The mambo has become fashionable again lately, but for Tito Puente it has never gone out of fashion. In 1957 he cut two stellar albums for RCA, but just how good they were didn't become obvious until the advent of the CD. The full, rich sound on these LPs is nothing short of astonishing. This is mambo at its most ecstatic: blasting brass, sensual saxes, and that irresistible Afro-Cuban rhythm section led by Tito, Ray Baretto and Mongo Santamaria. This set contains 23 titles, including 3-D Mambo, Mambo Gozon, Conga Alegre, Hot Timbales…. etc.. Ay! Ay! Ay!
In 1993, Bear Family released Night Beat/Mucho Puente, Plus, which contained two complete albums – Night Beat (1957) and Mucho Puente (1964), both originally released on RCA – by Latin jazz giant Tito Puente on one compact disc.
Dance Mania, Tito Puente's best-known and best-selling album, came ten years into his career, but at a time (1957) when the craze for mambo and Latin music was beginning to crest. (Another landmark LP, Pérez Prado's Havana 3 A.M., had been released the previous year, and Prado's "Cherry Pink and Apple Blossom White" had hit number one in 1955.) Recorded as part of a just-signed exclusive contract with RCA and appearing in vibrant sound as part of the label's Living Stereo series, Dance Mania exploded with a series of tight arrangements, propulsive playing, and the features of new additions in vocalist Santos Colón and conguero Ray Barretto (who helped, in part, make up for the recent loss of Willie Bobo and Mongo Santamaria to Cal Tjader's group).
The music on Out of This World is consistently exciting, a very winning blend of bop-oriented jazz and Latin rhythms. Among the key players are trumpeter Charlie Sepulveda, trombonist Papo Vazquez, Mario Rivera on tenor, and no less than four Rodriguezes (bassist Bobby, trumpeter Piro, John on bongos, and Jose on chekere).
For this particular Tito Puente recording, his exciting three-horn, three-percussion Latin jazz octet (which includes longtime saxophone soloist Mario Rivera) is joined by alto great Phil Woods on three of the eight selections, including Thelonious Monk's "Pannonica" and "Repetition." Such songs as "Corner Pocket," "Carioca" and Dizzy Gillespie's "Con Alma" sound perfectly natural in this Afro-Cuban jazz setting, and Puente (well featured on vibes and timbales) is responsible for two originals and seven of the nine arrangements. The music is danceable, adventurous and quite fun.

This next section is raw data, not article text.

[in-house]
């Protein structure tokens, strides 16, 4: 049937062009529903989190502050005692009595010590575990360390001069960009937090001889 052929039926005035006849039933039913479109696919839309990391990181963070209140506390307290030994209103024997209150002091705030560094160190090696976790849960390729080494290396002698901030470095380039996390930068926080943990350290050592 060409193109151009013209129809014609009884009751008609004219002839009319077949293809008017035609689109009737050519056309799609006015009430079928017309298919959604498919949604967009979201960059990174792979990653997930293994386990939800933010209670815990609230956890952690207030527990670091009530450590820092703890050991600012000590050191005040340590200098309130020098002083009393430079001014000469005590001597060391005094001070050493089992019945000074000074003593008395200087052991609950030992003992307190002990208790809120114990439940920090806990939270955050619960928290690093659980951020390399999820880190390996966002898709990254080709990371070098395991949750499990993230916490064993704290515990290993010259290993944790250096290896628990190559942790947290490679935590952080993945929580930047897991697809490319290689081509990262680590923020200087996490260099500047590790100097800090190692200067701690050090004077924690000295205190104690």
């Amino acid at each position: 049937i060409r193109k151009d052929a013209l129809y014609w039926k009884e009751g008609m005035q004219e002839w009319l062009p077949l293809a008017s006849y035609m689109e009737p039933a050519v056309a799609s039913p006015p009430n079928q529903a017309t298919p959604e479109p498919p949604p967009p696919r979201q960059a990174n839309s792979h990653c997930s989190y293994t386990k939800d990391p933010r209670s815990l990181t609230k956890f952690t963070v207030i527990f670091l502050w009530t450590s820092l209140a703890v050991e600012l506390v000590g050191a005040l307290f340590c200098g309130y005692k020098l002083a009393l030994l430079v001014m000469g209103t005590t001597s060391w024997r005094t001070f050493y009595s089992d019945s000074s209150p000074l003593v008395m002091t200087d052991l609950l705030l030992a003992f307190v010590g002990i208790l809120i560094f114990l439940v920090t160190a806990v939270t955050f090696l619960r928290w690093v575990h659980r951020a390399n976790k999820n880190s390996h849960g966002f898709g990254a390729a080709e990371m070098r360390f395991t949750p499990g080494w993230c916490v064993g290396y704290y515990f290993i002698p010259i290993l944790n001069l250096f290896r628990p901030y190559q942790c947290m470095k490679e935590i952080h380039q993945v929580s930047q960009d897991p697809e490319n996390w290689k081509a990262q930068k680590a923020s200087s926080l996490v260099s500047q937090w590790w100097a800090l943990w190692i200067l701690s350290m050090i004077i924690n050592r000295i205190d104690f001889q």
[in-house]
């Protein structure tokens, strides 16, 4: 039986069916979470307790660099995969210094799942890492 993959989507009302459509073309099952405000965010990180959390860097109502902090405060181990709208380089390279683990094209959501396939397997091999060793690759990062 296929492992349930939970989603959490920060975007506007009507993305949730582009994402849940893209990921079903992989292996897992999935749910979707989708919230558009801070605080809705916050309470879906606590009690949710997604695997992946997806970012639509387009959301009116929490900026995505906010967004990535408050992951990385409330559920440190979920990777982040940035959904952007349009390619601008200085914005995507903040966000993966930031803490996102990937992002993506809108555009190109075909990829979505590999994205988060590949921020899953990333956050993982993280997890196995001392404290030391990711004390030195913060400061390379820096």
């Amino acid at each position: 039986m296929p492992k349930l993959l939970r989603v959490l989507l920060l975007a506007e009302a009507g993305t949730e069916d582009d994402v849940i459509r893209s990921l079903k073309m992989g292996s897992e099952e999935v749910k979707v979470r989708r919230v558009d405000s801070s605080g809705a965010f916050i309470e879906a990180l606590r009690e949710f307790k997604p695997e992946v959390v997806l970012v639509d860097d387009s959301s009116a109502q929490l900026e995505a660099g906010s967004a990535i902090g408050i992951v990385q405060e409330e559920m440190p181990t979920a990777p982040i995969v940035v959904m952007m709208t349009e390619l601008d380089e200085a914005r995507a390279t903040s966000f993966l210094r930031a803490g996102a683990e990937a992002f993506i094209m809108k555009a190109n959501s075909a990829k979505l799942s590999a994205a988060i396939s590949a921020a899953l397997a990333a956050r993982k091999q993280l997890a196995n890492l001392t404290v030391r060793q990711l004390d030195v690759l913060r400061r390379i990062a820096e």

Although reeds, brass, and even guitars are tossed in here and there to help create what the liner notes describe as "an exotic picture of tropical wildlife," the main focus is on percussion and some of the best tracks are the ones where the other orchestra members probably stepped out for a cup of Joe. One hesitates at the thought of pumping further caffeine into the timbale-pummelling Puente or his cohorts on congas, guiros, bongos, and assorted other percussion. Listeners who think a computer is necessary to play as fast as the beats would get in 90's jungle music had better check this man's hands out. Highlight track is, hands down, the unforgettable "Witchdoctor's Nightmare," a great way to start off the sounds at any party.
Quatro: The Definitive Collection assembles four truly classic Tito Puente albums recorded between 1955 and 1960 for RCA, and adds a disc of outtakes, alternate takes, and rarities in a lavishly designed limited-edition box set. The box is 6" x 6" with each album housed individually in a thick cardboard sleeve with back and front facsimile cover art. These four albums were cut in chronological order: Cuban Carnival (1956), Night Beat (1957), Dance Mania (1958), and Revolving Bandstand (1960), the last recorded in collaboration with the Buddy Morrow Orchestra.
Tito Puente has long championed Latin-jazz, a combination of Latin percussion and rhythms with bebop-oriented jazz. This release from the Concord Picante label serves as a perfect introduction to his music. For this date Puente (who performs on timbales and marimba) uses six horns, piano, bass, synthesizer and three other percussionists to play everything from "Donna Lee" and "Stompin' at the Savoy" to his own exotic originals.
By virtue of his warm, flamboyant stage manner, longevity, constant touring, and appearances in the mass media, Tito Puente is probably the most beloved symbol of Latin jazz. But more than that, Puente managed to keep his music remarkably fresh over the decades; as a timbales virtuoso, he combined mastery over every rhythmic nuance with old-fashioned showmanship watching his eyes bug out when taking a dynamic solo was one of the great treats for Latin jazz fans.